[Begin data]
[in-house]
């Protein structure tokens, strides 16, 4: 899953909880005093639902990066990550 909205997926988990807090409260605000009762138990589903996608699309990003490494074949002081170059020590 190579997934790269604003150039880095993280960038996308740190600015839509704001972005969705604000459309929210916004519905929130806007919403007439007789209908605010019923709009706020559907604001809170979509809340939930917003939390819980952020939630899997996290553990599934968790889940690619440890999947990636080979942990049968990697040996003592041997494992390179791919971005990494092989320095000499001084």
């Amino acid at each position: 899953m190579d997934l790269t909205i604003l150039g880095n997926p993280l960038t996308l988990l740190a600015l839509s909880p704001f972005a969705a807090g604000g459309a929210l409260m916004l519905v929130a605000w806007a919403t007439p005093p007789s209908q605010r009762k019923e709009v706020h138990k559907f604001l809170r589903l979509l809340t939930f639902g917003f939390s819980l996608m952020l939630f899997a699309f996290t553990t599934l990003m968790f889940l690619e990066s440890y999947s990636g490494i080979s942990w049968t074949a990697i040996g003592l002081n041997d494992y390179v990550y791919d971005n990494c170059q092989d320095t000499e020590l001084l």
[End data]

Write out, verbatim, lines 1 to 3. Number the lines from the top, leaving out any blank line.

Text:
[in-house]
């Protein structure tokens, strides 16, 4: 899953909880005093639902990066990550 909205997926988990807090409260605000009762138990589903996608699309990003490494074949002081170059020590 190579997934790269604003150039880095993280960038996308740190600015839509704001972005969705604000459309929210916004519905929130806007919403007439007789209908605010019923709009706020559907604001809170979509809340939930917003939390819980952020939630899997996290553990599934968790889940690619440890999947990636080979942990049968990697040996003592041997494992390179791919971005990494092989320095000499001084």
């Amino acid at each position: 899953m190579d997934l790269t909205i604003l150039g880095n997926p993280l960038t996308l988990l740190a600015l839509s909880p704001f972005a969705a807090g604000g459309a929210l409260m916004l519905v929130a605000w806007a919403t007439p005093p007789s209908q605010r009762k019923e709009v706020h138990k559907f604001l809170r589903l979509l809340t939930f639902g917003f939390s819980l996608m952020l939630f899997a699309f996290t553990t599934l990003m968790f889940l690619e990066s440890y999947s990636g490494i080979s942990w049968t074949a990697i040996g003592l002081n041997d494992y390179v990550y791919d971005n990494c170059q092989d320095t000499e020590l001084l």